Some who are regionalists have opined that Jonathan represents the whole country but from a region, the South- South. Being the bastion of the nation’s oil wealth and its economic mainstay, it should have its full compliment of two tenures; so the South South, according to this school of thought should be given another opportunity to complete a second term, but this time, through another South South candidate, such as Donald Duke, former governor of Cross River State. Donald Duke as governor of Cross River transformed it from a laid back state, ridiculed among the comity of states. From a perception as producers of houseboys and house-girls, as everyone from Akwa Ibom and Cross River was classed as ‘Calabar people’, Donald Duke explored the laissez faire attitude of the people and translated it into an economic potential for tourism.
His successor Liyel Imoke has further turned the Calabar Festival, with the Carnival as its high point, into a multi-billion naira event. Donald Duke has drive, has vision, and the boldness demanded for leadership at the highest levels. But it will take a miracle for this proposition to succeed; for politicians never think of the common good but their economic and financial security first and last. So even if President Goodluck Jonathan agreed to this option, it would demand a whole lot of political horse-trading with the beneficiaries of this era. I genuinely suspect that President Jonathan was for only one term but the permanent guests at table are not willing to be unseated and allow other guests at table. There is the fact also that the North desperately wants power, and any slit will be expanded into a big gorge, leading to an early loss of power by the South, whatever that means. The politics of presidential candidacy is such that it is either the incumbent takes the slot or it goes to the opposite region, with no room therefore for a southern replacement for a southern president. So the Donald Duke option, however beautiful it looks, may not be viable.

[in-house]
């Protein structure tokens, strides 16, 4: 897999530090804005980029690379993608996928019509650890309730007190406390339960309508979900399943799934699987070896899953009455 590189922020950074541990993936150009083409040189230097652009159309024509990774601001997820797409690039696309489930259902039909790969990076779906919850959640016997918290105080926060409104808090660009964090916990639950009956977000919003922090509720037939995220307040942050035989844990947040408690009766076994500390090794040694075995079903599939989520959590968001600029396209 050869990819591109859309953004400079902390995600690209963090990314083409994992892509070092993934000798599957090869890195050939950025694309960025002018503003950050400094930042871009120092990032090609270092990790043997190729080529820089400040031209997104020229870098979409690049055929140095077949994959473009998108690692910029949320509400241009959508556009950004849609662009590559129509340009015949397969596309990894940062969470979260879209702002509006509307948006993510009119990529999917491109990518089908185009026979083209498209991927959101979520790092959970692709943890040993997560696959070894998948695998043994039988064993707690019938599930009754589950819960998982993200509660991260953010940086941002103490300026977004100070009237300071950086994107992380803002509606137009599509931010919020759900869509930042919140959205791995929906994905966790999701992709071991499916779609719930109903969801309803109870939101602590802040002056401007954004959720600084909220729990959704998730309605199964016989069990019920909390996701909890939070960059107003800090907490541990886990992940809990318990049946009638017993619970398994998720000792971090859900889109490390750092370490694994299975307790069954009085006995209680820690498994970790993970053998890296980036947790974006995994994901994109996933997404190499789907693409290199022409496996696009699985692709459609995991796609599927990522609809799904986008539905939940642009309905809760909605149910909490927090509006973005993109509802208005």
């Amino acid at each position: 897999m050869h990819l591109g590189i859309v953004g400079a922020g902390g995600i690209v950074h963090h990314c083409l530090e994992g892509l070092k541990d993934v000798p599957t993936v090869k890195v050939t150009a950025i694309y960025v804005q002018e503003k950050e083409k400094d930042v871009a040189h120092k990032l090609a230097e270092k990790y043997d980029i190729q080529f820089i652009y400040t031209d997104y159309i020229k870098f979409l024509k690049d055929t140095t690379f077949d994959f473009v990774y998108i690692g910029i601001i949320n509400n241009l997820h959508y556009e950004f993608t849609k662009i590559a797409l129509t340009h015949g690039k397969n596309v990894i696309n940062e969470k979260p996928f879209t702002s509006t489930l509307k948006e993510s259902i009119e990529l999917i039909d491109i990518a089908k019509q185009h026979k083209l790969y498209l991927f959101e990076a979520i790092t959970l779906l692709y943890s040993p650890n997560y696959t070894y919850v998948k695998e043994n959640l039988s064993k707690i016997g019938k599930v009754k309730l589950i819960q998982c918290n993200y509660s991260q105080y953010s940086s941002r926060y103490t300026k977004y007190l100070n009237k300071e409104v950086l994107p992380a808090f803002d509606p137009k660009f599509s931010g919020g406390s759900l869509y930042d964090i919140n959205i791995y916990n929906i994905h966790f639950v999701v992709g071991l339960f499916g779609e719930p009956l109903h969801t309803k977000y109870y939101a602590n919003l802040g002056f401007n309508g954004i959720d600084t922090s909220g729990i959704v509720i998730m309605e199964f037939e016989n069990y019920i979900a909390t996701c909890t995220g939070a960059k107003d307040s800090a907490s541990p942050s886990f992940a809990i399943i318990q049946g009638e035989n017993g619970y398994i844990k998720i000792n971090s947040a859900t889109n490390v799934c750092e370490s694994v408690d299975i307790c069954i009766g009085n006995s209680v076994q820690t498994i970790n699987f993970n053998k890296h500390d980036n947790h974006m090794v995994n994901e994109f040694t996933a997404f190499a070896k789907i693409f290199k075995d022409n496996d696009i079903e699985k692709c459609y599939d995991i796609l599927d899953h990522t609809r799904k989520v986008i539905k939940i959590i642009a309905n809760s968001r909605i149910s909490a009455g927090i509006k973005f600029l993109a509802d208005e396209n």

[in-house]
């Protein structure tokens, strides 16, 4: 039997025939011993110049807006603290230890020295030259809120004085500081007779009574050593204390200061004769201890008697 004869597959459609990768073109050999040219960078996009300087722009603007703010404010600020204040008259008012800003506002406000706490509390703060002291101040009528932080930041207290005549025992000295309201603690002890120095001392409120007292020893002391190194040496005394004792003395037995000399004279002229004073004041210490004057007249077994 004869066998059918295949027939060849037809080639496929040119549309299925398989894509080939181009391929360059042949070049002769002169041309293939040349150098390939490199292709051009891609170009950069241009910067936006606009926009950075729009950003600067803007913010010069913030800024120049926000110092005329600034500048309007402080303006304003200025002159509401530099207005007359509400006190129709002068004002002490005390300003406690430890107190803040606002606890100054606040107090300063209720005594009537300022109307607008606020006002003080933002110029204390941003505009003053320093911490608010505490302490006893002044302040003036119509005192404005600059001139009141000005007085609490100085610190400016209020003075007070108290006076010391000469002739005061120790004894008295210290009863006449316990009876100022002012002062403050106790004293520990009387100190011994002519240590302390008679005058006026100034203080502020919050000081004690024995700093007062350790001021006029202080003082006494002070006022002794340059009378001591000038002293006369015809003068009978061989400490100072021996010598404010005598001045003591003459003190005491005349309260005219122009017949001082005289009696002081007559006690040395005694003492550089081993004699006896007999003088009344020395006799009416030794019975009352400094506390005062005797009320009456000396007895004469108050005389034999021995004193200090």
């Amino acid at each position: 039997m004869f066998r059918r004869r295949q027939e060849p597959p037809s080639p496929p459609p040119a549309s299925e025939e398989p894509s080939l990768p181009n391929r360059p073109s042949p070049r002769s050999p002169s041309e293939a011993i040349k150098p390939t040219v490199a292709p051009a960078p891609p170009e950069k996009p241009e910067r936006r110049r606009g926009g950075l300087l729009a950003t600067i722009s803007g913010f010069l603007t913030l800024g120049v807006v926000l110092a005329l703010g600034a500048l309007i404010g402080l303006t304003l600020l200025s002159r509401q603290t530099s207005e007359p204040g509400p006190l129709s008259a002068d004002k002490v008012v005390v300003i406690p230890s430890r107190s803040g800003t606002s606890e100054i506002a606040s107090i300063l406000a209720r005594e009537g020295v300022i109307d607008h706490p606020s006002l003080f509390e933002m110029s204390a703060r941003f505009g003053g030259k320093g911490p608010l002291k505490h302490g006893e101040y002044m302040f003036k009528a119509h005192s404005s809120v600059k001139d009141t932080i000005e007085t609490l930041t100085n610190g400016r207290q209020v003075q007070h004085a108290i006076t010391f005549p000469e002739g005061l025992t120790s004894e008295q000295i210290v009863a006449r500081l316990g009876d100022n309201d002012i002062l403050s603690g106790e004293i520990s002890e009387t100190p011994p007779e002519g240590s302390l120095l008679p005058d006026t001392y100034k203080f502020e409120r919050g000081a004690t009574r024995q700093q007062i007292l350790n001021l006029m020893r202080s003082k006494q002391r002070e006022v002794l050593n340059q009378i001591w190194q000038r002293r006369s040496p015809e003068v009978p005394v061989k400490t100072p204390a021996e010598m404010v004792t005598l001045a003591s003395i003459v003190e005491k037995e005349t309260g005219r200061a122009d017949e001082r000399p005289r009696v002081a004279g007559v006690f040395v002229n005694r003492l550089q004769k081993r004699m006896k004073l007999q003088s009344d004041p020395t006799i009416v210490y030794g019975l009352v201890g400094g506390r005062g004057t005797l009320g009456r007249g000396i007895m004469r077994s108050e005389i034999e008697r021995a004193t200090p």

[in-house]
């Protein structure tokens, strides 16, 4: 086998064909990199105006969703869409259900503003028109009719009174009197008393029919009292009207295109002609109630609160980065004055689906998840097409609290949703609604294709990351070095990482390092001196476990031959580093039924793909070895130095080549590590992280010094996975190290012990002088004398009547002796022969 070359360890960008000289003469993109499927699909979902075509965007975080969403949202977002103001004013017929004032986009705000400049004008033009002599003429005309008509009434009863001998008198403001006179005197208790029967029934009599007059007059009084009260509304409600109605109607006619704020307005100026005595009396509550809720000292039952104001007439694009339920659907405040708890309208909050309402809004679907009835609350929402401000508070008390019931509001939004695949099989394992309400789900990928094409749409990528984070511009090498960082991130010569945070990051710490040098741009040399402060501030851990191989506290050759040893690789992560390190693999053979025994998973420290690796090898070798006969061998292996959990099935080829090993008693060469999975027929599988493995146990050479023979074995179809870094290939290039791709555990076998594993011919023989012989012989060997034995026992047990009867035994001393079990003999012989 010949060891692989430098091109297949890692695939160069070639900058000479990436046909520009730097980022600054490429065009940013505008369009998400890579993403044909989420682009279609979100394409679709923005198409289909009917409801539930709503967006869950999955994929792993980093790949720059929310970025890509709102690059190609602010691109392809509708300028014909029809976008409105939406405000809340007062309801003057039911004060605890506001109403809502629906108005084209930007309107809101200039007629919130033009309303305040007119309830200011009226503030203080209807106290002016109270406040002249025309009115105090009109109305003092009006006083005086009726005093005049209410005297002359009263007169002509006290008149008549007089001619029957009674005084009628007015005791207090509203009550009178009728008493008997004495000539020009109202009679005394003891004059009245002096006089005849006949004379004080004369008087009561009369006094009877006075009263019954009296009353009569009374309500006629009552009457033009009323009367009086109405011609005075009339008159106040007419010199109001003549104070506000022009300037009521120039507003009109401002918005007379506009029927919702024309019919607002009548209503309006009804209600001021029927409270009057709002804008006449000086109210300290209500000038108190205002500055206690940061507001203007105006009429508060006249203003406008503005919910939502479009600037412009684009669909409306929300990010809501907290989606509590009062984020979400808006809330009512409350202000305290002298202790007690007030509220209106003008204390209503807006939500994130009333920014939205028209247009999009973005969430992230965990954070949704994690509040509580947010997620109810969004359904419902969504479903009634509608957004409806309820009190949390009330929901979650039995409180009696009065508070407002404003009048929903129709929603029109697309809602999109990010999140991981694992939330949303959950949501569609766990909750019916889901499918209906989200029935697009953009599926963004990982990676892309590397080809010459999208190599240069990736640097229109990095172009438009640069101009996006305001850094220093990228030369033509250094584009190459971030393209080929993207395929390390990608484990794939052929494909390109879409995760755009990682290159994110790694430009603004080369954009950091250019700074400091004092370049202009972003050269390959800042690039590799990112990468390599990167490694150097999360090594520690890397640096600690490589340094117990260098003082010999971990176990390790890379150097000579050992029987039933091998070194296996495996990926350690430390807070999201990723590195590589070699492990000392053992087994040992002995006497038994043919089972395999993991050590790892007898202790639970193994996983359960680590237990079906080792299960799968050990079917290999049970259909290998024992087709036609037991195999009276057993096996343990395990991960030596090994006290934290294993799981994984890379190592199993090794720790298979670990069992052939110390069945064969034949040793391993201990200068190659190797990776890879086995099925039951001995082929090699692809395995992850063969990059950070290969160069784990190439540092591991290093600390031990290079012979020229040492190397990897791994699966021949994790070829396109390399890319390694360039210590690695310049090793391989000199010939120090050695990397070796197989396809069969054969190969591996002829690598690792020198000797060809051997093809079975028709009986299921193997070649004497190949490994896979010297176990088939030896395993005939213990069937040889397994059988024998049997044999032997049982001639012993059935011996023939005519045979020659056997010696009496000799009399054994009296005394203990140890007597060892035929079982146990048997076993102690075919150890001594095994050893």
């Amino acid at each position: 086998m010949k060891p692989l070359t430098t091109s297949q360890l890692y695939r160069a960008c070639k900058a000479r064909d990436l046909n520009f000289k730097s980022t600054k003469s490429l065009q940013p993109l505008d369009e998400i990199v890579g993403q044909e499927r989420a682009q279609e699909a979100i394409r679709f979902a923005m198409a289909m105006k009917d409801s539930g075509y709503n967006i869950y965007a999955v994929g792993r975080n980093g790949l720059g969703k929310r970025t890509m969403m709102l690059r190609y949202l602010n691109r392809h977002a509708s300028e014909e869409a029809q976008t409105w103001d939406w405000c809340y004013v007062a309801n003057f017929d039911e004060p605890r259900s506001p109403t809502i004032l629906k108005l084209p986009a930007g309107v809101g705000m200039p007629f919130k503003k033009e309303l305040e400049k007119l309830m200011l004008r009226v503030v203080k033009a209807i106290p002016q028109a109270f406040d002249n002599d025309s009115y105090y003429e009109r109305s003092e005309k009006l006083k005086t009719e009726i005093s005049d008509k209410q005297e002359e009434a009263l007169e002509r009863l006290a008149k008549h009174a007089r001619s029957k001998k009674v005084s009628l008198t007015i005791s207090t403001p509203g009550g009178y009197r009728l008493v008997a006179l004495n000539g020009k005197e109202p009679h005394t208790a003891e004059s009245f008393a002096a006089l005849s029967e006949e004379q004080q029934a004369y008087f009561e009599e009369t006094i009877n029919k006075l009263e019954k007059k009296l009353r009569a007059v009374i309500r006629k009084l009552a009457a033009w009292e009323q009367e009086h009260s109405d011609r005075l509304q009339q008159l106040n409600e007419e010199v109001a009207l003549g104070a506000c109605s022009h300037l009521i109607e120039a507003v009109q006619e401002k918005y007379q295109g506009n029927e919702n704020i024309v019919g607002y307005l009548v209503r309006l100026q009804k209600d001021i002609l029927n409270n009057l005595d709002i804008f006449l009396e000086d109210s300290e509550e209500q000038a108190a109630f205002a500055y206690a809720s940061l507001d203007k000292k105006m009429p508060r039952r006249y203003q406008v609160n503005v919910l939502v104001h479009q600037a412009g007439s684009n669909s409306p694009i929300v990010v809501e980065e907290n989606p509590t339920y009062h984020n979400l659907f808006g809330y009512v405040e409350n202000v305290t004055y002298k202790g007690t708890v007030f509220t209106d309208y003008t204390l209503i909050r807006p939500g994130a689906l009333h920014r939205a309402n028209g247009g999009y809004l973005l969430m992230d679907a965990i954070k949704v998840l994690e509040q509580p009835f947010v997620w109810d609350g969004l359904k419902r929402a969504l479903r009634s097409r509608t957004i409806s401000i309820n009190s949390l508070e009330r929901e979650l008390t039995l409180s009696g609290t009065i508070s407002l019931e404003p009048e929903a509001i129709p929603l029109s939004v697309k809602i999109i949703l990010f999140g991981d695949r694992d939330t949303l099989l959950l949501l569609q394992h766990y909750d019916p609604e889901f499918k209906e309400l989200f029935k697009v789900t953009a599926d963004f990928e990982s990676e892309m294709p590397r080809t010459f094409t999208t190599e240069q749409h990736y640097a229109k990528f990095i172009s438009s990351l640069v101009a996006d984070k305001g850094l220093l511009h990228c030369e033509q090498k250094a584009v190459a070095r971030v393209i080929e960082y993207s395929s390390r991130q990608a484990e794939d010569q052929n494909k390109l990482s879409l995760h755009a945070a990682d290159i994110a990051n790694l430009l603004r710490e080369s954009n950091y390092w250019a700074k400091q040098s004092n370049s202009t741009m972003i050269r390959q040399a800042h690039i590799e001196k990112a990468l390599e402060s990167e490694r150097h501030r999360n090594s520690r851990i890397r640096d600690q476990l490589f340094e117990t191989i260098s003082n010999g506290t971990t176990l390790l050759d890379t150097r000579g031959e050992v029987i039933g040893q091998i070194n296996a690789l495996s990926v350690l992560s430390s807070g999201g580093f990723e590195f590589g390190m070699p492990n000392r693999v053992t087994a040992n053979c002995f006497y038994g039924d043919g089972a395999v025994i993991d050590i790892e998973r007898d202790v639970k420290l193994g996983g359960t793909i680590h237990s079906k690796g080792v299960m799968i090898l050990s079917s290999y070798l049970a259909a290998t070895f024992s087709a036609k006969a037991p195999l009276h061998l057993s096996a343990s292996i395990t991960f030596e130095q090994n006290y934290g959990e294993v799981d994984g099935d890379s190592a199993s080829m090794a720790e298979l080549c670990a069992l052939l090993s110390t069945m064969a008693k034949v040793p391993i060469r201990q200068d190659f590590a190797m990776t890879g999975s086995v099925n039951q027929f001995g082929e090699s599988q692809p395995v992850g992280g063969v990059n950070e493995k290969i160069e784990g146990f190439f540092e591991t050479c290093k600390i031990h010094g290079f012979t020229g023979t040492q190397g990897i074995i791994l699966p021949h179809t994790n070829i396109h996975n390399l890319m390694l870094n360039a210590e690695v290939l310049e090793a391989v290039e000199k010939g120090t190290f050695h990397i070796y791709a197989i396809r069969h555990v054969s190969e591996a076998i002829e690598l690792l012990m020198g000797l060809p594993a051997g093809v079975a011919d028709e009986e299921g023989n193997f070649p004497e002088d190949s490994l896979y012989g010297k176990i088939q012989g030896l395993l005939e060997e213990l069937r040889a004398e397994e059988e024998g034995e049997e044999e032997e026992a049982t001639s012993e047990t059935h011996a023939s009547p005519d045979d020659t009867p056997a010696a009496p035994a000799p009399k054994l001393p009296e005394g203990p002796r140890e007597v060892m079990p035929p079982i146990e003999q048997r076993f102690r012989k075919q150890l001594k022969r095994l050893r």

The most viable option for a PDP presidential candidacy from the south is therefore most likely Jonathan himself. Eventually, electrical power may become steadier as the clock ticks towards 2015, and Jonathan may achieve more success with Boko Haram. Nonetheless there are many whose resentment may be so deep that they would love to seize the opportunity of the 2015 elections to shove him aside.
Unless there is a viable alternative, Jonathan may still be the ‘devil you know’ who is usually better than the angel you do not know.